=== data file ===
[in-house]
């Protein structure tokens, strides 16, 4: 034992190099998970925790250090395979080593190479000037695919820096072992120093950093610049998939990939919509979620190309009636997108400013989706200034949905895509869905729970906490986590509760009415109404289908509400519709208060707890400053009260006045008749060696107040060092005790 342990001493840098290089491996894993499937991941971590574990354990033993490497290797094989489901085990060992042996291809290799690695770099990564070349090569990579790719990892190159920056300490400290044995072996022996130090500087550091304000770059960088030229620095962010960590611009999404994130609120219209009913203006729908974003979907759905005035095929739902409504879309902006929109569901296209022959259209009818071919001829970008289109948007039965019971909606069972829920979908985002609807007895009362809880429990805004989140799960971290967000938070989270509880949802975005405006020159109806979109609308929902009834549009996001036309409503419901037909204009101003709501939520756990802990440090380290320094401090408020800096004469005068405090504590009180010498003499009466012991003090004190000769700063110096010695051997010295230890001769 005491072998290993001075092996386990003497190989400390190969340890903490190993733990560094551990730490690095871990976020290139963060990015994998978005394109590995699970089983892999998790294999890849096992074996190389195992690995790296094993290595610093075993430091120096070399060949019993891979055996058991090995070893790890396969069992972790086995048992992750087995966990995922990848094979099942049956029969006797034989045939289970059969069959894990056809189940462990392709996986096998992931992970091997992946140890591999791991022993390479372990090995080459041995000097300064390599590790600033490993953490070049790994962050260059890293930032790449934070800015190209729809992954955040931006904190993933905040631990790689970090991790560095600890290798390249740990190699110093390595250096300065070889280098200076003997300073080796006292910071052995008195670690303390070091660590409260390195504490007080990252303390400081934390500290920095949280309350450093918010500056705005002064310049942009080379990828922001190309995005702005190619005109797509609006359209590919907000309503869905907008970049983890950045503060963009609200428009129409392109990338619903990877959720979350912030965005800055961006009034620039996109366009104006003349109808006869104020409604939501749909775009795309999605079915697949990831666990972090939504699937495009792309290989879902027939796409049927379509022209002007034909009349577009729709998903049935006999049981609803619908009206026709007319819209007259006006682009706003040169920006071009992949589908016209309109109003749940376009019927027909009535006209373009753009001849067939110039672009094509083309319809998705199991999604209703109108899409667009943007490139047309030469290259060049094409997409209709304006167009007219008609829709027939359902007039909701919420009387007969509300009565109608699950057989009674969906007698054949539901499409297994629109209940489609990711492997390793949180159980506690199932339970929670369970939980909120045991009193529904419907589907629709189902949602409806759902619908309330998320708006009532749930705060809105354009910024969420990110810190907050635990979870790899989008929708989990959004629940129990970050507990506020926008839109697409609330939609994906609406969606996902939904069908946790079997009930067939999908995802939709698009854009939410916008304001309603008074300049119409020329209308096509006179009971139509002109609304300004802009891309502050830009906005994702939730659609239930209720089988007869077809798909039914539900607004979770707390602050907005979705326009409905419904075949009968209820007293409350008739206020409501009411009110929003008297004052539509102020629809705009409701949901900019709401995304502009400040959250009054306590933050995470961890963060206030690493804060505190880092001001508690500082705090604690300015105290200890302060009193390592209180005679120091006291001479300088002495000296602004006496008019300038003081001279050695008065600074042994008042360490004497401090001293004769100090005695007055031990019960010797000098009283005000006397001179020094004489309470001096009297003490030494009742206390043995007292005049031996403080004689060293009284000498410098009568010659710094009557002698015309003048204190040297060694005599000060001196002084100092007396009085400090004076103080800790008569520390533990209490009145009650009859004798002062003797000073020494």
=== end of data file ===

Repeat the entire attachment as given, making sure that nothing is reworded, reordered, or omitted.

[in-house]
């Protein structure tokens, strides 16, 4: 034992190099998970925790250090395979080593190479000037695919820096072992120093950093610049998939990939919509979620190309009636997108400013989706200034949905895509869905729970906490986590509760009415109404289908509400519709208060707890400053009260006045008749060696107040060092005790 342990001493840098290089491996894993499937991941971590574990354990033993490497290797094989489901085990060992042996291809290799690695770099990564070349090569990579790719990892190159920056300490400290044995072996022996130090500087550091304000770059960088030229620095962010960590611009999404994130609120219209009913203006729908974003979907759905005035095929739902409504879309902006929109569901296209022959259209009818071919001829970008289109948007039965019971909606069972829920979908985002609807007895009362809880429990805004989140799960971290967000938070989270509880949802975005405006020159109806979109609308929902009834549009996001036309409503419901037909204009101003709501939520756990802990440090380290320094401090408020800096004469005068405090504590009180010498003499009466012991003090004190000769700063110096010695051997010295230890001769 005491072998290993001075092996386990003497190989400390190969340890903490190993733990560094551990730490690095871990976020290139963060990015994998978005394109590995699970089983892999998790294999890849096992074996190389195992690995790296094993290595610093075993430091120096070399060949019993891979055996058991090995070893790890396969069992972790086995048992992750087995966990995922990848094979099942049956029969006797034989045939289970059969069959894990056809189940462990392709996986096998992931992970091997992946140890591999791991022993390479372990090995080459041995000097300064390599590790600033490993953490070049790994962050260059890293930032790449934070800015190209729809992954955040931006904190993933905040631990790689970090991790560095600890290798390249740990190699110093390595250096300065070889280098200076003997300073080796006292910071052995008195670690303390070091660590409260390195504490007080990252303390400081934390500290920095949280309350450093918010500056705005002064310049942009080379990828922001190309995005702005190619005109797509609006359209590919907000309503869905907008970049983890950045503060963009609200428009129409392109990338619903990877959720979350912030965005800055961006009034620039996109366009104006003349109808006869104020409604939501749909775009795309999605079915697949990831666990972090939504699937495009792309290989879902027939796409049927379509022209002007034909009349577009729709998903049935006999049981609803619908009206026709007319819209007259006006682009706003040169920006071009992949589908016209309109109003749940376009019927027909009535006209373009753009001849067939110039672009094509083309319809998705199991999604209703109108899409667009943007490139047309030469290259060049094409997409209709304006167009007219008609829709027939359902007039909701919420009387007969509300009565109608699950057989009674969906007698054949539901499409297994629109209940489609990711492997390793949180159980506690199932339970929670369970939980909120045991009193529904419907589907629709189902949602409806759902619908309330998320708006009532749930705060809105354009910024969420990110810190907050635990979870790899989008929708989990959004629940129990970050507990506020926008839109697409609330939609994906609406969606996902939904069908946790079997009930067939999908995802939709698009854009939410916008304001309603008074300049119409020329209308096509006179009971139509002109609304300004802009891309502050830009906005994702939730659609239930209720089988007869077809798909039914539900607004979770707390602050907005979705326009409905419904075949009968209820007293409350008739206020409501009411009110929003008297004052539509102020629809705009409701949901900019709401995304502009400040959250009054306590933050995470961890963060206030690493804060505190880092001001508690500082705090604690300015105290200890302060009193390592209180005679120091006291001479300088002495000296602004006496008019300038003081001279050695008065600074042994008042360490004497401090001293004769100090005695007055031990019960010797000098009283005000006397001179020094004489309470001096009297003490030494009742206390043995007292005049031996403080004689060293009284000498410098009568010659710094009557002698015309003048204190040297060694005599000060001196002084100092007396009085400090004076103080800790008569520390533990209490009145009650009859004798002062003797000073020494």